Sculptors - 19th Century

John Graham Lough (1789-1876)

Ideal figure by J. G. Lough.

The sculptor John Graham Lough is chiefly known for his funerary monuments, but also produced a variety of portrait sculpture, and ideal male and female figures in classical style.

He was born near Hexham, Northumberland, and according to Redgrave, may have worked as a farmer in his youth. However, after an apprenticeship with a stone mason, and a period at Newcastle, he came to London to study the Elgin Marbles at the British Museum. He began exhibiting sculptures of ideal figures and heads at the Royal Academy from 1826. Later, from 1834-38, he spent a period in Rome.

Heroic male figure from the Stephenson Monument.

Among Lough's public works are a statue of Lord Collingwood in Tynemouth, and the important Stephenson Memorial in Newcastle with four allegorical figures surrounding the central portrait statue. In London, he produced the monuments to Henry Montgomery Lawrence and to Bishop Middleton in St Paul's Cathedral, and made the Queen Victoria and Prince Albert for the Royal Exchange. In Canterbury Cathedral, he was responsible for the monuments to Bishop Broughton, and to Lt Col Frederick Mackeson. In Blagdon, North Somerset, is his colossal statue of Milon, the statue which first brought him success as a sculptor. There is work of his abroad, too, for example his monument to William Hay Macnaghten in St Paul's Cathedral Calcutta. Lough's style was classical, and many of his works show a certain softness of treatment which worked well for funerary monuments, but today feels a little overly-sentimental for free standing ideal sculpture. Having said this, his muscular ideal male figures show a suitable sternness and solidity.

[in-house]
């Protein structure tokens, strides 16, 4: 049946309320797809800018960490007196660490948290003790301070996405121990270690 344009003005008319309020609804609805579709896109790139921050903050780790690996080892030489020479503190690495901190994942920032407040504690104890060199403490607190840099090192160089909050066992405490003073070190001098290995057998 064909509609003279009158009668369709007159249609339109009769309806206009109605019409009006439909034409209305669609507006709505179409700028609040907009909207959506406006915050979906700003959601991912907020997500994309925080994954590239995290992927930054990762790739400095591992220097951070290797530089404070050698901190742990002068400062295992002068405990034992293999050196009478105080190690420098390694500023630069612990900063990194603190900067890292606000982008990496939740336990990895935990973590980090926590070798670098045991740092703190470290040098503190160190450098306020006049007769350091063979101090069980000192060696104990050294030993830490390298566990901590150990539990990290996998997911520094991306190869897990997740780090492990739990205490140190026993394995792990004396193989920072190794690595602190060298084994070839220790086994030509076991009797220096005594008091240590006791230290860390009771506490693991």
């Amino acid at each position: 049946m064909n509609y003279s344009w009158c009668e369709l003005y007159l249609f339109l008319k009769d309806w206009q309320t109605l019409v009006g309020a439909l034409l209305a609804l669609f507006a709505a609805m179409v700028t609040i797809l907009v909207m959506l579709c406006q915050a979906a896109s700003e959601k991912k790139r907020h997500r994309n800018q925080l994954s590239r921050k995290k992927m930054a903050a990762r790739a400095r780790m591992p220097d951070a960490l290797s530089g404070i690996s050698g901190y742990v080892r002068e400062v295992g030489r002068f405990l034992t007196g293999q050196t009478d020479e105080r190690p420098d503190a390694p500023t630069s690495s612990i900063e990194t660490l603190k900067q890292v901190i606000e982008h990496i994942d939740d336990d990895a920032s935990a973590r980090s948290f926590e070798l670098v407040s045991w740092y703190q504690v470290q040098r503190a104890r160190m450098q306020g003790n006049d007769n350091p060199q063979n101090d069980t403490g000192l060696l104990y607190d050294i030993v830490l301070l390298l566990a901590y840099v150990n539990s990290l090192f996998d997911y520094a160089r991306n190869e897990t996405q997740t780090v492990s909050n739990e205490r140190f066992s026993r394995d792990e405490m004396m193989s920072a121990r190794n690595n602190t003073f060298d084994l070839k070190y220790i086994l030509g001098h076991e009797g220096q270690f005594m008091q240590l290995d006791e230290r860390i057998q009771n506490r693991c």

He died in his late 80s, and is buried in Kensal Green cemetery, London, where may be found also his excellent monument to Georgiana Cleminson.

Georgiana Cleminson monument, Kensal Green.